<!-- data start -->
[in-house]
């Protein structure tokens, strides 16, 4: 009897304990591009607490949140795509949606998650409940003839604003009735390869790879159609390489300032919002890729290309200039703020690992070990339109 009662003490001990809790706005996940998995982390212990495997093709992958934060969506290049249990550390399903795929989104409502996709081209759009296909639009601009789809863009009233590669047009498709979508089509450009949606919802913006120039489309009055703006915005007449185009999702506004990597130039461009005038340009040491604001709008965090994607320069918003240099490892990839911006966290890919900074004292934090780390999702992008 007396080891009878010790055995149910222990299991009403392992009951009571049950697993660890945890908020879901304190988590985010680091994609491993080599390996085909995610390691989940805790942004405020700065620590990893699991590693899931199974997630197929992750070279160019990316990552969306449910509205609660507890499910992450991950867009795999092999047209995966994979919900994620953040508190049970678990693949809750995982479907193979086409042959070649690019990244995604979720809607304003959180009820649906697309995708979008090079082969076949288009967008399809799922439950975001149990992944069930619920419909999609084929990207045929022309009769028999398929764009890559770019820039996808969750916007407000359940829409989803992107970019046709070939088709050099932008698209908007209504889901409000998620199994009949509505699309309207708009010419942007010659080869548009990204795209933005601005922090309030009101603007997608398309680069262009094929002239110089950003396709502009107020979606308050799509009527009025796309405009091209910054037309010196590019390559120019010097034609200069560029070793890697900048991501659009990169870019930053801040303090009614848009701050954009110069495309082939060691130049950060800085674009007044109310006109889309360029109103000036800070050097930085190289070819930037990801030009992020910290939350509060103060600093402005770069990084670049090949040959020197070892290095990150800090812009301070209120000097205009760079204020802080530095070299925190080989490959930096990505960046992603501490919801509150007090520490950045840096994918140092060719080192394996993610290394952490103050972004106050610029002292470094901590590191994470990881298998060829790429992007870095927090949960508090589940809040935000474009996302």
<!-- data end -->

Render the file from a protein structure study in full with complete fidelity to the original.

[in-house]
């Protein structure tokens, strides 16, 4: 009897304990591009607490949140795509949606998650409940003839604003009735390869790879159609390489300032919002890729290309200039703020690992070990339109 009662003490001990809790706005996940998995982390212990495997093709992958934060969506290049249990550390399903795929989104409502996709081209759009296909639009601009789809863009009233590669047009498709979508089509450009949606919802913006120039489309009055703006915005007449185009999702506004990597130039461009005038340009040491604001709008965090994607320069918003240099490892990839911006966290890919900074004292934090780390999702992008 007396080891009878010790055995149910222990299991009403392992009951009571049950697993660890945890908020879901304190988590985010680091994609491993080599390996085909995610390691989940805790942004405020700065620590990893699991590693899931199974997630197929992750070279160019990316990552969306449910509205609660507890499910992450991950867009795999092999047209995966994979919900994620953040508190049970678990693949809750995982479907193979086409042959070649690019990244995604979720809607304003959180009820649906697309995708979008090079082969076949288009967008399809799922439950975001149990992944069930619920419909999609084929990207045929022309009769028999398929764009890559770019820039996808969750916007407000359940829409989803992107970019046709070939088709050099932008698209908007209504889901409000998620199994009949509505699309309207708009010419942007010659080869548009990204795209933005601005922090309030009101603007997608398309680069262009094929002239110089950003396709502009107020979606308050799509009527009025796309405009091209910054037309010196590019390559120019010097034609200069560029070793890697900048991501659009990169870019930053801040303090009614848009701050954009110069495309082939060691130049950060800085674009007044109310006109889309360029109103000036800070050097930085190289070819930037990801030009992020910290939350509060103060600093402005770069990084670049090949040959020197070892290095990150800090812009301070209120000097205009760079204020802080530095070299925190080989490959930096990505960046992603501490919801509150007090520490950045840096994918140092060719080192394996993610290394952490103050972004106050610029002292470094901590590191994470990881298998060829790429992007870095927090949960508090589940809040935000474009996302």